Studies show apps with loot boxes, lottery tickets, and other popular offerings often promote improper gambling and can lead to long-term issues.
Thanks to Ohio for Responsible Gambling for sponsoring this post.
As we approach the gift-giving season, many kids (including my own) are asking for video games and hand-held gaming devices. As my kids get older, I’ve had to become more vigilant about what they are seeing, playing and watching.
I’ve recently learned through my contacts at Ohio for Responsible Gambling that some video games may unintentionally promote gambling among children, and I’ve partnered with them to share some pertinent information with you before the holiday season!
Experts in child welfare and behavioral health believe several popular gifts may have the unintended consequences of promoting gambling among children and those at risk of developing a gambling problem.
The scope in question is large. A PBS Newshour investigation on social casinos found more than 100 million Americans who regularly play on social casino apps.
The National Center of Problem Gambling also worked with the Federal Trade Commission to study loot boxes, a common reward tactic in social gaming. The similarities between loot boxes and slot machines prompted some of the major video game companies to disclose the odds of loot boxes. Apple also rated games with simulated gambling to M for Mature.
Additionally, advanced data tracking allows AI-based algorithms to target young people and players with serious gambling problems.
Many games youth play simulates the same excitement and activities experienced by gamblers. Opportunities for instant upgrades, mystery loot boxes and games of chance flash across the screen every time they log in.
Even popular scratch off lottery tickets can pose a risk. The Ohio Lottery encourages people not to give lottery tickets as gifts to minors. The International Centre for Youth Gambling Problems and High-Risk Behaviors at McGill University found early participation in gambling increases likelihood of developing a gambling problem later in life.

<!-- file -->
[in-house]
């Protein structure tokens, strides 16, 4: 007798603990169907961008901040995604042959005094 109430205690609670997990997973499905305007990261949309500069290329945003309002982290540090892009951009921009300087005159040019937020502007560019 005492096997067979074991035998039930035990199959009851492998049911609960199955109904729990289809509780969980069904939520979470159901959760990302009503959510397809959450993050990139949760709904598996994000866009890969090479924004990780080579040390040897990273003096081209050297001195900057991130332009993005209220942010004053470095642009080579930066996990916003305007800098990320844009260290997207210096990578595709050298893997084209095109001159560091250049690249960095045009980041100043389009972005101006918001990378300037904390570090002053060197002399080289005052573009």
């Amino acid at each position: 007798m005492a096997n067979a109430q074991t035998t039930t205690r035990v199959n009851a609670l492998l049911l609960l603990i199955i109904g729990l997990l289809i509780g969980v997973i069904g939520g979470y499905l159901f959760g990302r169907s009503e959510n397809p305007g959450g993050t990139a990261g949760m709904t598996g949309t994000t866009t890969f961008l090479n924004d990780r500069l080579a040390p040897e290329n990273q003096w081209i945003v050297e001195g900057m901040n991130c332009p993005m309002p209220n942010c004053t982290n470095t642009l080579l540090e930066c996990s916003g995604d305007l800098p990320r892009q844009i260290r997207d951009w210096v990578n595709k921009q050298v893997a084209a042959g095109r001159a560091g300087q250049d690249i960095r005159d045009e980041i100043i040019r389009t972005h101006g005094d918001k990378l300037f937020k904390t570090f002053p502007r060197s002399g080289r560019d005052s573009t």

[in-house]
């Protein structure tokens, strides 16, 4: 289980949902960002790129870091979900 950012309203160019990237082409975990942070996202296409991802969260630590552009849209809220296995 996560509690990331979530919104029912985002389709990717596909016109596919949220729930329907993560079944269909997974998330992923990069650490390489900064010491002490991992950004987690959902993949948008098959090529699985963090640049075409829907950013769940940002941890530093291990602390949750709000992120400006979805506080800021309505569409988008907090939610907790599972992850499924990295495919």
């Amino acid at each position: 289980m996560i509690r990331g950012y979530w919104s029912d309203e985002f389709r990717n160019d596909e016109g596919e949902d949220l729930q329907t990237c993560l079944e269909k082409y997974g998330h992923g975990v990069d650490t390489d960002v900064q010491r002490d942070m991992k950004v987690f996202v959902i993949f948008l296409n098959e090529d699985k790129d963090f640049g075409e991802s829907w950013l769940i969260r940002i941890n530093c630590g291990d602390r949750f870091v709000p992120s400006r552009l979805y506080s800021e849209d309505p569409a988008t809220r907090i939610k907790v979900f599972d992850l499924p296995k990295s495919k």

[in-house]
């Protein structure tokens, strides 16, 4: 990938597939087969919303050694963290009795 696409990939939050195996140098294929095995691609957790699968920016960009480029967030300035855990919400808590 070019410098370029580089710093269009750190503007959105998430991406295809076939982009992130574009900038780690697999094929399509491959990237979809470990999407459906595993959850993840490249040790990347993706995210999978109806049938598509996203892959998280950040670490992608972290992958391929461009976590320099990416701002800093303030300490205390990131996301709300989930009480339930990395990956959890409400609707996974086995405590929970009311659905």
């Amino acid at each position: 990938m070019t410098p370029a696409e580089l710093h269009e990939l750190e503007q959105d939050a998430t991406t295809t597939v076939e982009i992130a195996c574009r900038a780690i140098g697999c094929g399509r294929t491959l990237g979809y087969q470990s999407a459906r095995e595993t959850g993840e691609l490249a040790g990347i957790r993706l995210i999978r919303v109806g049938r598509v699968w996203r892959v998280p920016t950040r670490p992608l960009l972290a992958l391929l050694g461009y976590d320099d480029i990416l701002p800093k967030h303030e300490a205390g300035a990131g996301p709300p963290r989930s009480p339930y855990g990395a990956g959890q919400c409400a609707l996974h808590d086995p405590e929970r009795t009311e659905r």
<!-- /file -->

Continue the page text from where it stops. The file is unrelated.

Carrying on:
Ohio For Responsible Gambling has earned national recognition for its Before You Bet campaign. Part of this work focuses specifically on children through a program called Change The Game. Change the Game was developed to raise awareness of the realities of youth gambling and connect parents, educators and children to the resources available for prevention and treatment.
Change the Game isn’t just working to prevent future gambling problems among our youth, they’re working to help those who are being affected right now:
- A free community toolkit has customizable resources appropriate for organizations that parents, children, and those working with children can use.
- Free educational materials can help people better understand if they have a potential problem with gambling.
Local experts can be available to talk about the proliferation of these games targeting kids, why to not give lottery tickets to kids as gifts, and where the warning signs are for potential problems. To find out more about the risks of youth gaming and how to educate yourself and the kids in your life, visit www.changethegameohio.com.
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